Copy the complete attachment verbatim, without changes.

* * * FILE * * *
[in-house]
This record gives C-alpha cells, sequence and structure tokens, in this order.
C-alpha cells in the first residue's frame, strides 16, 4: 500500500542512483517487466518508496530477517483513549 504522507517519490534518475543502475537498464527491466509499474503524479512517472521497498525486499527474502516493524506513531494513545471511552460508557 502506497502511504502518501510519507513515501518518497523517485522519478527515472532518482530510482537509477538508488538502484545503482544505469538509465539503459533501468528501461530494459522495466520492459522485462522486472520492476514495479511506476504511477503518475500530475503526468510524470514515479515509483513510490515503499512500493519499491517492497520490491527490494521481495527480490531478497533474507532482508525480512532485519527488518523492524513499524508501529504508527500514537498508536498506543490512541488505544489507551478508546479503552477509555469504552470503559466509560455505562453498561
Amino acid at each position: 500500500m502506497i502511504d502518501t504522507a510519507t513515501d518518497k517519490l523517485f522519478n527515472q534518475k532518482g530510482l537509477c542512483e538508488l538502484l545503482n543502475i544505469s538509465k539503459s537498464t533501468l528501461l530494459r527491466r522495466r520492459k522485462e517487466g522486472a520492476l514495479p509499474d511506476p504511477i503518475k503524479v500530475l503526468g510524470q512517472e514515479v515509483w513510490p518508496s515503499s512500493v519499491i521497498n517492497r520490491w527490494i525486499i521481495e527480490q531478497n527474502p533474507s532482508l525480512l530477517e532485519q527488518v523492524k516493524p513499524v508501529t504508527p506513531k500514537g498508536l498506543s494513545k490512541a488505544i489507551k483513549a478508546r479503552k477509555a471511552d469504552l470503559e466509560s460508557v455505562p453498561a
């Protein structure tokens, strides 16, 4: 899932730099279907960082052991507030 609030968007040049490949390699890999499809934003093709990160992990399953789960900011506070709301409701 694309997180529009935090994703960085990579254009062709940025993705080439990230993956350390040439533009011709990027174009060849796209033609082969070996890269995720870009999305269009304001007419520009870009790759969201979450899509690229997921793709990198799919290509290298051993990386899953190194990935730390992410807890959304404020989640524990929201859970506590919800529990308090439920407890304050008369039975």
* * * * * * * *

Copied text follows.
[in-house]
This record gives C-alpha cells, sequence and structure tokens, in this order.
C-alpha cells in the first residue's frame, strides 16, 4: 500500500542512483517487466518508496530477517483513549 504522507517519490534518475543502475537498464527491466509499474503524479512517472521497498525486499527474502516493524506513531494513545471511552460508557 502506497502511504502518501510519507513515501518518497523517485522519478527515472532518482530510482537509477538508488538502484545503482544505469538509465539503459533501468528501461530494459522495466520492459522485462522486472520492476514495479511506476504511477503518475500530475503526468510524470514515479515509483513510490515503499512500493519499491517492497520490491527490494521481495527480490531478497533474507532482508525480512532485519527488518523492524513499524508501529504508527500514537498508536498506543490512541488505544489507551478508546479503552477509555469504552470503559466509560455505562453498561
Amino acid at each position: 500500500m502506497i502511504d502518501t504522507a510519507t513515501d518518497k517519490l523517485f522519478n527515472q534518475k532518482g530510482l537509477c542512483e538508488l538502484l545503482n543502475i544505469s538509465k539503459s537498464t533501468l528501461l530494459r527491466r522495466r520492459k522485462e517487466g522486472a520492476l514495479p509499474d511506476p504511477i503518475k503524479v500530475l503526468g510524470q512517472e514515479v515509483w513510490p518508496s515503499s512500493v519499491i521497498n517492497r520490491w527490494i525486499i521481495e527480490q531478497n527474502p533474507s532482508l525480512l530477517e532485519q527488518v523492524k516493524p513499524v508501529t504508527p506513531k500514537g498508536l498506543s494513545k490512541a488505544i489507551k483513549a478508546r479503552k477509555a471511552d469504552l470503559e466509560s460508557v455505562p453498561a
């Protein structure tokens, strides 16, 4: 899932730099279907960082052991507030 609030968007040049490949390699890999499809934003093709990160992990399953789960900011506070709301409701 694309997180529009935090994703960085990579254009062709940025993705080439990230993956350390040439533009011709990027174009060849796209033609082969070996890269995720870009999305269009304001007419520009870009790759969201979450899509690229997921793709990198799919290509290298051993990386899953190194990935730390992410807890959304404020989640524990929201859970506590919800529990308090439920407890304050008369039975």